So I was able to bring my favourite poet, Adrienne Rich, to Mel and Felix’s attention . . .
While Felix introduced me to Rocky Rivera (Krishtine de Leon)
Learning about the lives and achievements of a diverse range of creative women through each other’s affinities with them was a wonderful, mutually educative process. I discovered much more about Felix and her distinctive creative life through her choices of inspiring women, and in turn, I was able to go away and enrich my own creativity by listening to new music, reading some new books, and appreciating some new-to-me art.
. . . such as that of Alma Thomas.
Before we developed our designs, we also spent a long time reflecting on the particular kinds of stories we wanted our blanket to tell. Often, rather than summarising a life, our designs focused on particular incidents, which told suggestive stories about women’s material connections, or the things and objects with which their lives had been associated.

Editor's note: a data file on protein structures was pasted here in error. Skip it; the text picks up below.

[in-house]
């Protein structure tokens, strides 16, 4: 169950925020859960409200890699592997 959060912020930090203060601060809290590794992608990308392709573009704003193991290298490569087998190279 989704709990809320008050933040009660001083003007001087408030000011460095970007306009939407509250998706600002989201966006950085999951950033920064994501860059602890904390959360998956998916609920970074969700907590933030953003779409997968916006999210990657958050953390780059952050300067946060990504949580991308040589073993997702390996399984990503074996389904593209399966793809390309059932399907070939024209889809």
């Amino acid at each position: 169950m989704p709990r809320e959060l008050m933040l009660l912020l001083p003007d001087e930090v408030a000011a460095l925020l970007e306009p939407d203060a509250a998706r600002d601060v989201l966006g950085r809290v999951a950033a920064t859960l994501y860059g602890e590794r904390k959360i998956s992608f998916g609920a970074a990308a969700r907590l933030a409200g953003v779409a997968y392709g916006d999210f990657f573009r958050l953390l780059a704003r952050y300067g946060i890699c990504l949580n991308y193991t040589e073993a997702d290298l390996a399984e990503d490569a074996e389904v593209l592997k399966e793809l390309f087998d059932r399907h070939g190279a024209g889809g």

(the cranes of red Clydeside featured in my Mary Barbour square)
For example, I wanted to commemorate Beryl Gilroy, a trailblazing novelist, memoirist, and children’s writer who, 50 years ago, also became Britain’s first black headteacher at a school in Camden. When Dr. Gilroy came to the UK from Guyana in 1951 to complete her teaching studies, she brought with her a wardrobe of brightly coloured tailored clothes. London was both much more chilly and more somber than Guyana, and Dr Gilroy creatively mixed up the bright corals and oranges from her wardrobe with two-tone monochrome woollens. I’d read about a dogtooth tweed coat bought by Dr Gilroy when she first arrived in London in Carol Tulloch’s great book about black British fashion, The Birth of the Cool, so I thought I’d try to commemorate that garment – which spoke to me very powerfully about how textiles redefine identity, and how cloth mediates the way one is forced to adapt to new situations, new environs, and how one finds and expresses oneself in those new places.